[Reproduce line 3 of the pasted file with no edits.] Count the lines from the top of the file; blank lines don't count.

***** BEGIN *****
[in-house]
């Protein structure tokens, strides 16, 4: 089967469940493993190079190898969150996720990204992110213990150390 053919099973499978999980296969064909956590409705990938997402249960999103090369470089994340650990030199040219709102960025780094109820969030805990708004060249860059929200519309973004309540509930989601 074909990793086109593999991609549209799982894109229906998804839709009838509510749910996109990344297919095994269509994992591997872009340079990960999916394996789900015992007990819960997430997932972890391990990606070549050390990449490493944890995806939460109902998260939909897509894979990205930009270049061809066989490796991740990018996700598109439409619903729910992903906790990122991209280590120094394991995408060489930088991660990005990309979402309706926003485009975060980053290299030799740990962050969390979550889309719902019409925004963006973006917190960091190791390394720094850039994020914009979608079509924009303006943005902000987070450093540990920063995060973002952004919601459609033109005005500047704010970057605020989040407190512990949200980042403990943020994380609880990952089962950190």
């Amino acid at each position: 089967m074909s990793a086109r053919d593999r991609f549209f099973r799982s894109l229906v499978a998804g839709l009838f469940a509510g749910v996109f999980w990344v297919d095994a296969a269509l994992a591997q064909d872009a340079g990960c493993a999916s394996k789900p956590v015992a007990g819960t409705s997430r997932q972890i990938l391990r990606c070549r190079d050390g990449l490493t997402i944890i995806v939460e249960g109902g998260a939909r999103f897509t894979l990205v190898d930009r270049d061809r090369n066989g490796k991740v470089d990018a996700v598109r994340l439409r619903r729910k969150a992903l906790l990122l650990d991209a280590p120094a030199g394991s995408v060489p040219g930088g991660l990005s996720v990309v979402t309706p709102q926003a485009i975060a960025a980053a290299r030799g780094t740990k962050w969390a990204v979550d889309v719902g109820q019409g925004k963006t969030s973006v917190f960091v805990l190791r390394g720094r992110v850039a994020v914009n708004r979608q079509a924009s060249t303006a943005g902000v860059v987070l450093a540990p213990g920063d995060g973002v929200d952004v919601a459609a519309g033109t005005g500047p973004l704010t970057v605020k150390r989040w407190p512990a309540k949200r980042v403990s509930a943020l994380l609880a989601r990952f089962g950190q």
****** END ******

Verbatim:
């Amino acid at each position: 089967m074909s990793a086109r053919d593999r991609f549209f099973r799982s894109l229906v499978a998804g839709l009838f469940a509510g749910v996109f999980w990344v297919d095994a296969a269509l994992a591997q064909d872009a340079g990960c493993a999916s394996k789900p956590v015992a007990g819960t409705s997430r997932q972890i990938l391990r990606c070549r190079d050390g990449l490493t997402i944890i995806v939460e249960g109902g998260a939909r999103f897509t894979l990205v190898d930009r270049d061809r090369n066989g490796k991740v470089d990018a996700v598109r994340l439409r619903r729910k969150a992903l906790l990122l650990d991209a280590p120094a030199g394991s995408v060489p040219g930088g991660l990005s996720v990309v979402t309706p709102q926003a485009i975060a960025a980053a290299r030799g780094t740990k962050w969390a990204v979550d889309v719902g109820q019409g925004k963006t969030s973006v917190f960091v805990l190791r390394g720094r992110v850039a994020v914009n708004r979608q079509a924009s060249t303006a943005g902000v860059v987070l450093a540990p213990g920063d995060g973002v929200d952004v919601a459609a519309g033109t005005g500047p973004l704010t970057v605020k150390r989040w407190p512990a309540k949200r980042v403990s509930a943020l994380l609880a989601r990952f089962g950190q």